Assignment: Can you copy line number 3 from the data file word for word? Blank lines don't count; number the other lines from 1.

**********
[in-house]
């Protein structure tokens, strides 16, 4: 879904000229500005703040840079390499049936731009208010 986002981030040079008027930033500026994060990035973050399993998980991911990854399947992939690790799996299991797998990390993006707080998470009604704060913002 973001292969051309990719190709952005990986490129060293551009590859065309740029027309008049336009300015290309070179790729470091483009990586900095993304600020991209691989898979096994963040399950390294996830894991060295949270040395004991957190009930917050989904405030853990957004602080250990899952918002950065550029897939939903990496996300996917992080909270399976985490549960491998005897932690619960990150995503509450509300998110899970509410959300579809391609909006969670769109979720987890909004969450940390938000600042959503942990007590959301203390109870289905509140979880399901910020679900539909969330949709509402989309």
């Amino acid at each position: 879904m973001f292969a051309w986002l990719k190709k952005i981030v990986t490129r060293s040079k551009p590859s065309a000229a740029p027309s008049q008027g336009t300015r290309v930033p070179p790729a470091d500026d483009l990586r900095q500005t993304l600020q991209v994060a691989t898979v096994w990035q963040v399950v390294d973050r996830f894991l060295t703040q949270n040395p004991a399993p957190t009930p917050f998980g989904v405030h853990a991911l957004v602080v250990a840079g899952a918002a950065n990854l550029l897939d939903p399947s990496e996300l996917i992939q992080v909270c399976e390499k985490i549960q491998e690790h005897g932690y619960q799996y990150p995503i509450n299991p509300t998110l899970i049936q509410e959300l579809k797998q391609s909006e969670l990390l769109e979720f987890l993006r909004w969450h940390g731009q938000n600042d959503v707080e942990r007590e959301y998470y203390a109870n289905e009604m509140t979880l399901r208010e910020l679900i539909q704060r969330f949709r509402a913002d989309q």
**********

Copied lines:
């Amino acid at each position: 879904m973001f292969a051309w986002l990719k190709k952005i981030v990986t490129r060293s040079k551009p590859s065309a000229a740029p027309s008049q008027g336009t300015r290309v930033p070179p790729a470091d500026d483009l990586r900095q500005t993304l600020q991209v994060a691989t898979v096994w990035q963040v399950v390294d973050r996830f894991l060295t703040q949270n040395p004991a399993p957190t009930p917050f998980g989904v405030h853990a991911l957004v602080v250990a840079g899952a918002a950065n990854l550029l897939d939903p399947s990496e996300l996917i992939q992080v909270c399976e390499k985490i549960q491998e690790h005897g932690y619960q799996y990150p995503i509450n299991p509300t998110l899970i049936q509410e959300l579809k797998q391609s909006e969670l990390l769109e979720f987890l993006r909004w969450h940390g731009q938000n600042d959503v707080e942990r007590e959301y998470y203390a109870n289905e009604m509140t979880l399901r208010e910020l679900i539909q704060r969330f949709r509402a913002d989309q």